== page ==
And then I stopped listening to it altogether. Until this winter.
What surprised me, hearing it again as Caridwen worked it up, and later as the adult-beginners performed it, was how relevant it all still felt. And still (for me) steeped in nostalgia; and still, I can’t say what’s at the source of that. Some of it now, of course, is the sadness of looking back at a childhood and a whole world of people that no longer exists – feeling all of that evoked in the drama of those chords and fugue-themes and plaintive call-and-answer sections. Some of it may be inherent in the music itself, a consequence of Beethoven’s own sadness/nostalgia for the world of sound (he was mostly deaf at the time of writing it) – very probably it pulses with longing because he would only ever hear it fully in his head, and one can only imagine how badly he must have wanted to hear it played.
But the real surprise for me this winter, was in the way the community orchestra, despite the piece’s technical and emotional challenges, didn’t feel out-classed by or mismatched with the job of playing it. In fact, I felt their playing of the piece struck an earnestness of feeling that you don’t always hear from a professional orchestra, precisely because of inevitable imperfections in the performance. No question about the defects…and therefore no room in the playing for the vanity or high-gloss artistry and perfectionism that can so often cause classical music to sound fossilized, intimidating or inaccessible to the lay-listener. Did they get inside the piece and articulate it in a way Beethoven would have been pleased to hear? Probably not. But there was a pure awe and pleasure in being immersed in the music that was moving to behold. For me, that kind of engagement is the whole point of making music in the first place. I was glad to be reminded of this – and so unexpectedly, imperfectly – to feel again the power and immediacy of one of the most exquisitely, perfectly sad pieces of music I have ever heard.
NER Digital is a creative writing series for the web. Gregory Spatz has been contributing to NER’s fiction pages since 1992. His most recent book publications are the novel Inukshukand forthcoming short story collection Half as Happy. He is the recipient of a Washington State Book Award and a 2012 NEA Fellowship in Literature, and plays fiddle in the internationally acclaimed band “John Reischman and the Jaybirds.” Visit www.gregoryspatz.com for more info.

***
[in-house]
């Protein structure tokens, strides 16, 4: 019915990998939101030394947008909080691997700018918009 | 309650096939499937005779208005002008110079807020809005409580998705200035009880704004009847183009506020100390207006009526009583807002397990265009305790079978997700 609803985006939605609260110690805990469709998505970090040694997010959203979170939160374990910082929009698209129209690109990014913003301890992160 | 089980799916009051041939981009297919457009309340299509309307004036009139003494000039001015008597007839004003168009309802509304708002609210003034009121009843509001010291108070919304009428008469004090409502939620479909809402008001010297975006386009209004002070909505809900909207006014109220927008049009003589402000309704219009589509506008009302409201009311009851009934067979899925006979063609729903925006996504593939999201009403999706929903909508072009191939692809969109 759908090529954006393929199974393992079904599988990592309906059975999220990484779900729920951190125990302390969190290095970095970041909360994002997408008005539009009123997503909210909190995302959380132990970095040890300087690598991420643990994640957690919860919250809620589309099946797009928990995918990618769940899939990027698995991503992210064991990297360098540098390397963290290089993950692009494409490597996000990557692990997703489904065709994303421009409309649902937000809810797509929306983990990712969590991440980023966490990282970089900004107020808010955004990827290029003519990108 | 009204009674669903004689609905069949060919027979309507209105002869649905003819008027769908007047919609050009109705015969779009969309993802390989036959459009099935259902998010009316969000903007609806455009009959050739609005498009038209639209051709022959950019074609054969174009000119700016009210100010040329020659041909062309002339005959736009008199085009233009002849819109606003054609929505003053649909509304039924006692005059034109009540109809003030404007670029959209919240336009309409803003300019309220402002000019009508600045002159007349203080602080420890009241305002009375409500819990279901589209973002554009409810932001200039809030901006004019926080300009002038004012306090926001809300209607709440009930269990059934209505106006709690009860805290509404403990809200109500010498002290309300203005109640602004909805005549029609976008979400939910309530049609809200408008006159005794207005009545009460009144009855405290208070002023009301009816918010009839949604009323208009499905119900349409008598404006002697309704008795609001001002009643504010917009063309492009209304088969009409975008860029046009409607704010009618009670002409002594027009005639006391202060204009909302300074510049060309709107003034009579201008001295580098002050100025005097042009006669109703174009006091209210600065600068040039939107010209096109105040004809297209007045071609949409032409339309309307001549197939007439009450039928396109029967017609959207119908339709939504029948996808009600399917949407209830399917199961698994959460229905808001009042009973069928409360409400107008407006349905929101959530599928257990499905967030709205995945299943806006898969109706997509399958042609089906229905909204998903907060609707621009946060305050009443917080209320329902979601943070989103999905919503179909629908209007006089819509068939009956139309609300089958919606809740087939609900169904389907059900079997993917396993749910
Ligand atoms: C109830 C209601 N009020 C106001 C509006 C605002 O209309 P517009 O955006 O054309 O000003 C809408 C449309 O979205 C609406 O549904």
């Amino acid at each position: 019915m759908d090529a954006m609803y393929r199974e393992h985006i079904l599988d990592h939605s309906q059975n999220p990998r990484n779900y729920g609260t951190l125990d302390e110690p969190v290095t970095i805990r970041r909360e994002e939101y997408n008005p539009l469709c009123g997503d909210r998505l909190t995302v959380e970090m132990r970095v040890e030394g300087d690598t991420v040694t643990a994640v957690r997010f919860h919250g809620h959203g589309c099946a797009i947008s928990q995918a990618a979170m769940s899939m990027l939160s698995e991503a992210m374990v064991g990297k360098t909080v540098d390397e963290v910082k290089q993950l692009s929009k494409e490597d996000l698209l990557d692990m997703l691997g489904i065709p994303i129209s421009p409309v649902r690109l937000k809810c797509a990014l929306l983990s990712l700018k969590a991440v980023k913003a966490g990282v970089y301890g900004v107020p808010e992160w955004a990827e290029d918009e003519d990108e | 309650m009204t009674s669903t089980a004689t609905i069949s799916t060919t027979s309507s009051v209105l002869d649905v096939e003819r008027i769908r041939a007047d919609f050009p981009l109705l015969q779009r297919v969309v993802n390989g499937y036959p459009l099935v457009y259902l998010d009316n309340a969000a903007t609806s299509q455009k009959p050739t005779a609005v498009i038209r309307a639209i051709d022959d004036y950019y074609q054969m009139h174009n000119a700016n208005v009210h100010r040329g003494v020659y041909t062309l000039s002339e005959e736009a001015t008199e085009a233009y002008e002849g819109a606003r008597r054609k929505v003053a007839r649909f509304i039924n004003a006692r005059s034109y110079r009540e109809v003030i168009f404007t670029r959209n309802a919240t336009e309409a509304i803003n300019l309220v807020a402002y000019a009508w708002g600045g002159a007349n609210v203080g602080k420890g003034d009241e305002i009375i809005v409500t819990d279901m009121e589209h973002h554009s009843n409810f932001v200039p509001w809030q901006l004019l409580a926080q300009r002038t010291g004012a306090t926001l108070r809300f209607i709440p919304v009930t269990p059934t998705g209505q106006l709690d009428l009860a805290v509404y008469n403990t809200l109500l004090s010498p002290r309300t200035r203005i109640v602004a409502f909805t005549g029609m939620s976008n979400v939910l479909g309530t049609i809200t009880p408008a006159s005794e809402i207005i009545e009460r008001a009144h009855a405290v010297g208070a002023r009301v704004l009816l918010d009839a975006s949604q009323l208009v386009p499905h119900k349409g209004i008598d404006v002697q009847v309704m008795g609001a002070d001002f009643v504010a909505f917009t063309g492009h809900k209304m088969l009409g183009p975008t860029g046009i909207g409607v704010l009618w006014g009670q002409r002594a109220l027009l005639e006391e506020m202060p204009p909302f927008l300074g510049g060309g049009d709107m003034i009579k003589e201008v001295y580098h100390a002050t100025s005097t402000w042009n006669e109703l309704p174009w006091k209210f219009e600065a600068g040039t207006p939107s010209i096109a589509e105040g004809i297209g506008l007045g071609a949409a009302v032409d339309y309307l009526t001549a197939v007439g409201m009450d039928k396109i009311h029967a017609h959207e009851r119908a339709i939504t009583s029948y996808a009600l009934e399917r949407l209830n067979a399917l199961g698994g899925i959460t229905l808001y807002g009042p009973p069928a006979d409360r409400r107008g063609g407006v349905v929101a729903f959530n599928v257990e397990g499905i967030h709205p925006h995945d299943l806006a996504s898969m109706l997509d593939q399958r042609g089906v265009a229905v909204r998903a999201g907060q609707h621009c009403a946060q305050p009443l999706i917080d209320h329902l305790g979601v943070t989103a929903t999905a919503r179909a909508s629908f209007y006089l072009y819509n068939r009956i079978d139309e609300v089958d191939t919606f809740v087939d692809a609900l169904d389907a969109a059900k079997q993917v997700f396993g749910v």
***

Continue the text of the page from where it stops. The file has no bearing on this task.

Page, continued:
Congratulations to NER contributor Gregory Spatz on his 2012 Fellowship from the National Endowment for the Arts.
NER will publish Spatz for the sixth time in 18 years in our next issue (32.4). He first appeared in NER in 1992 (14.2).
An excerpt from Spatz’s book Inukshuk, scheduled for publication by Bellevue Literary Press in June 2012:
Opening shot: exterior: the Erebus and the Terror on a sea more or less the same blue-green as that bus ceiling. No icebergs yet, no sign of land. Low-flying mist, and as the ships come closer, you see men on board, wearing black and wrapped in wool. Cue distant dance music—accordions, mandolin, and piano; mournful, ballad-inflected, but melodic and mostly happy. This is a good day, despite the ominous backdrop—a joyous day. Roll-across subtitle: Day 107 of the Franklin Expedition to navigate the Northwest Passage. Stores just replenished in Greenland and closing in on Lancaster Sound. The true start of the adventure . . . or . . . the beginning of the end?
July 22 (Wed.) 7:00 pm (Middlebury, VT): The NER Vermont Reading Series presents Michael Coffey, Penelope Cray, and Rebecca Makkai, reading their poetry and fiction at Carol's Hungry Mind Café, 24 Merchants Row, Middlebury, VT. [read more]
Rondanini Pietá | Sean Warren
In Milan, the travel books direct us first to Leonardo’s Last Supper, the opulent fresco of high Renaissance color faded by moisture and rattled by Allied bombs during World War II. Contrary to Michelin, Lonely Planet, and the rest, however, I recommend—no appointment necessary, as with the Last Supper—a visit to the Sforza Castle, where there stands in splendid isolation a sculpture of such muted mystery and power that it is liable to alter your perception of reality, and of life and death, in a way that Da Vinci’s masterpiece will not: Michelangelo’s Rondanini Pietá.